“The price paid by the winners could appear high or even unsustainable if we limit the consideration to the first 15 years when the generators will have to compensate the system,” Teixeira said.
However, winning developers have secured grid capacity beyond the 15-year term – effectively forever, in principle.
“They will have the possibility to hybridize the solar PV plant with other technologies which could allow the investor in the future to completely modify the financial model of the project,” Teixeira said. “So, taking this into account, probably the price paid could be partly justified.”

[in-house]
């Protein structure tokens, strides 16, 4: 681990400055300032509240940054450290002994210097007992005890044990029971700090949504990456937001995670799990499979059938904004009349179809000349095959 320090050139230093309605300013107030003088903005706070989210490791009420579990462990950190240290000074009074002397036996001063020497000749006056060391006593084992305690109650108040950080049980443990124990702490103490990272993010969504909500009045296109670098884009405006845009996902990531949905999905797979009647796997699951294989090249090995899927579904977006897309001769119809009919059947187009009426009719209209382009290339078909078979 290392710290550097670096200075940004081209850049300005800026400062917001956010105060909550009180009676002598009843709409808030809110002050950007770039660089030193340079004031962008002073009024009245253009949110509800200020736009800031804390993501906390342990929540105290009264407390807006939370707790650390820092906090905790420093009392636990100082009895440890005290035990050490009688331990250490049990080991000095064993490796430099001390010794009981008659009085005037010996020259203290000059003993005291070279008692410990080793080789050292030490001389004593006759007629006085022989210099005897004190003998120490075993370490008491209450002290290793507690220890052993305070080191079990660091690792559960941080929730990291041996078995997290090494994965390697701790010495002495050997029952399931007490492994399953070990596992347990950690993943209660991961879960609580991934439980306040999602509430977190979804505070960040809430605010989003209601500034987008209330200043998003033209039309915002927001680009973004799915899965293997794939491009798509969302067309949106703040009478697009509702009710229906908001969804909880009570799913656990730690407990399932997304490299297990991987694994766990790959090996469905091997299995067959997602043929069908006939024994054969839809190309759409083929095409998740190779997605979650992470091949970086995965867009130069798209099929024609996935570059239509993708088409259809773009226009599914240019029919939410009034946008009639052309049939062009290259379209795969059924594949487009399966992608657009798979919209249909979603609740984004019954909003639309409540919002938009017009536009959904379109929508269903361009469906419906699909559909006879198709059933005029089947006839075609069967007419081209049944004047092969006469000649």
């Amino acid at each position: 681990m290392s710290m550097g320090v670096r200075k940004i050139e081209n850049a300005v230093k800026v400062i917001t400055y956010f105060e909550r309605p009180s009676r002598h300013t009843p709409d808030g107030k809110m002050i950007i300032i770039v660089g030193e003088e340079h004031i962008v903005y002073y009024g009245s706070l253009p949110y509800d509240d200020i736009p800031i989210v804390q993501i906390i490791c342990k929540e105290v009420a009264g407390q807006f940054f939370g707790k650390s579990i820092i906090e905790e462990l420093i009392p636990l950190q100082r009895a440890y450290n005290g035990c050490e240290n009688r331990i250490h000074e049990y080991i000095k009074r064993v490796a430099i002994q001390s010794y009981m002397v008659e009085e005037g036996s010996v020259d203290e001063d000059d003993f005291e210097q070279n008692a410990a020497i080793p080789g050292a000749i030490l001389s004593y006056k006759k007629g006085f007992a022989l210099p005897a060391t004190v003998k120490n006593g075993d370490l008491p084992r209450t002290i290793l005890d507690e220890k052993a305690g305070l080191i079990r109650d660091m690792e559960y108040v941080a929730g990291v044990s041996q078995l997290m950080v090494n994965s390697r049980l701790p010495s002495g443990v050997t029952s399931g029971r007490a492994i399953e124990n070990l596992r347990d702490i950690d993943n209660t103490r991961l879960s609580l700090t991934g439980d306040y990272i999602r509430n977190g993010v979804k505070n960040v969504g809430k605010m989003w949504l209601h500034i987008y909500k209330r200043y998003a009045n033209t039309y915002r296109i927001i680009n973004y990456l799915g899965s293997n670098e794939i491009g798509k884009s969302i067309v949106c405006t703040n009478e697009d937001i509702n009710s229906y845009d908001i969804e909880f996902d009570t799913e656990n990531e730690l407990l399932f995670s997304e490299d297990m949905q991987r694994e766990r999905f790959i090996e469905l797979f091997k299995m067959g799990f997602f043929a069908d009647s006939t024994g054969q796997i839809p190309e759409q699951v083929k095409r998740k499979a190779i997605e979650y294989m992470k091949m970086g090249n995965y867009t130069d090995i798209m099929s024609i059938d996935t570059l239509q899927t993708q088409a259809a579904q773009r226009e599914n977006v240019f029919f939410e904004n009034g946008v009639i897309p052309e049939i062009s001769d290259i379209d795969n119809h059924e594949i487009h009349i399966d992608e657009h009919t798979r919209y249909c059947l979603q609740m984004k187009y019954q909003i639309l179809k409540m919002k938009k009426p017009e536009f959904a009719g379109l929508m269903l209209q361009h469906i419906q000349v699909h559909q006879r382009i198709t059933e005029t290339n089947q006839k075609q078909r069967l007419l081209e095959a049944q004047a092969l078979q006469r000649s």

However, another positive outcome for the winners with this option would be that it is still partly unknown what revenue developers might secure through the operation of the storage system. Teixeira explained that bidders paid for capacity primarily to build the solar plants matched with that capacity.
“However, in the third bidding option of contract for difference, the bidder also committed to install a storage system with a power capacity of at least 20% of the awarded capacity and being able to operate continuously for at least one hour,” Teixeira said. “As an example, for a lot with 100 MW of capacity awarded under option three, the bidder will have to build at least 20 MW and be able to store at least 20 MWh.”
Fixed contributions and contracts for difference